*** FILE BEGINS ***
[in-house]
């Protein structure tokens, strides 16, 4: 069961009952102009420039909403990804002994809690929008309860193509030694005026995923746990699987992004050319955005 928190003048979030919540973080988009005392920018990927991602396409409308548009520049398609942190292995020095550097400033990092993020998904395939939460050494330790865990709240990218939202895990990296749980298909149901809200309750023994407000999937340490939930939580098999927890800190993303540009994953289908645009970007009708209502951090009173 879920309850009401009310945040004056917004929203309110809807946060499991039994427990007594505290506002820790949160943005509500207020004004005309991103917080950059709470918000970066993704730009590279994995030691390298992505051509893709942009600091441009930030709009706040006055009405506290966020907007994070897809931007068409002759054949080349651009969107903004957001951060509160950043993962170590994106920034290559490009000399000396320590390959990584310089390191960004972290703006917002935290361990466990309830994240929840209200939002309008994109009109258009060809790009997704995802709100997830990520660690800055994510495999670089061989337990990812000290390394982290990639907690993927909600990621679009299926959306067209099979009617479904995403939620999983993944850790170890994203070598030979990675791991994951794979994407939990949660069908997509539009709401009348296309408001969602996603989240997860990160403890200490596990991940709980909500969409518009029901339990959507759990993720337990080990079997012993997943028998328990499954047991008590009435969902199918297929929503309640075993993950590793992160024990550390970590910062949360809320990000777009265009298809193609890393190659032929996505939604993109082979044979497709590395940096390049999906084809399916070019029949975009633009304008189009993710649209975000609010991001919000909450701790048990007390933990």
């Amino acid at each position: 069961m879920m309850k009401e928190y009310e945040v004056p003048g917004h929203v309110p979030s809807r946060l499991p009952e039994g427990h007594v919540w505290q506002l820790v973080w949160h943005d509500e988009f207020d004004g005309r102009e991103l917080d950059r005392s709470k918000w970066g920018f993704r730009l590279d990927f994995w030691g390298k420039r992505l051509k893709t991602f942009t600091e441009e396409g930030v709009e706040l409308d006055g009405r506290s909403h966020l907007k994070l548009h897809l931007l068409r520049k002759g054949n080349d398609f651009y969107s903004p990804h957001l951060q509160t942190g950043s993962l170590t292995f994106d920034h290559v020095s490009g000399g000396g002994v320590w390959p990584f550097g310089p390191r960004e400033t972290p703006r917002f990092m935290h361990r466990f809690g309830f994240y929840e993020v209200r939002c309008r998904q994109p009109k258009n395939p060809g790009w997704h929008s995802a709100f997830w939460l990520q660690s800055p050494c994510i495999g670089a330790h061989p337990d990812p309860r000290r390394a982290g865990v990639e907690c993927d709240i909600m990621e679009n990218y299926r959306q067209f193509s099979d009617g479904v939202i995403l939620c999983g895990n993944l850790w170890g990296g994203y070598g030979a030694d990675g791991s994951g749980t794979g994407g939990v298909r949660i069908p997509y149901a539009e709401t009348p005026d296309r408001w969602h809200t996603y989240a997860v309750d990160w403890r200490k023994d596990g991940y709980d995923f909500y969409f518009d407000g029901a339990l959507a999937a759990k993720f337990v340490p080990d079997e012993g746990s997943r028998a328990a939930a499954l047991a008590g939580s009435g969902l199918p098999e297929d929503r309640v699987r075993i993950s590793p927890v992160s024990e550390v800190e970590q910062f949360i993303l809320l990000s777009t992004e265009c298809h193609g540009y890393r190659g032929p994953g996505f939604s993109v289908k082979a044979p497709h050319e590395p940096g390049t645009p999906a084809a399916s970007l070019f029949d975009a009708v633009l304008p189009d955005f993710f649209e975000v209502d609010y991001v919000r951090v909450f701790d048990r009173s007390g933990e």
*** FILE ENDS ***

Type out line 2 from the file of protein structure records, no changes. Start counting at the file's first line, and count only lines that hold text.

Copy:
């Protein structure tokens, strides 16, 4: 069961009952102009420039909403990804002994809690929008309860193509030694005026995923746990699987992004050319955005 928190003048979030919540973080988009005392920018990927991602396409409308548009520049398609942190292995020095550097400033990092993020998904395939939460050494330790865990709240990218939202895990990296749980298909149901809200309750023994407000999937340490939930939580098999927890800190993303540009994953289908645009970007009708209502951090009173 879920309850009401009310945040004056917004929203309110809807946060499991039994427990007594505290506002820790949160943005509500207020004004005309991103917080950059709470918000970066993704730009590279994995030691390298992505051509893709942009600091441009930030709009706040006055009405506290966020907007994070897809931007068409002759054949080349651009969107903004957001951060509160950043993962170590994106920034290559490009000399000396320590390959990584310089390191960004972290703006917002935290361990466990309830994240929840209200939002309008994109009109258009060809790009997704995802709100997830990520660690800055994510495999670089061989337990990812000290390394982290990639907690993927909600990621679009299926959306067209099979009617479904995403939620999983993944850790170890994203070598030979990675791991994951794979994407939990949660069908997509539009709401009348296309408001969602996603989240997860990160403890200490596990991940709980909500969409518009029901339990959507759990993720337990080990079997012993997943028998328990499954047991008590009435969902199918297929929503309640075993993950590793992160024990550390970590910062949360809320990000777009265009298809193609890393190659032929996505939604993109082979044979497709590395940096390049999906084809399916070019029949975009633009304008189009993710649209975000609010991001919000909450701790048990007390933990």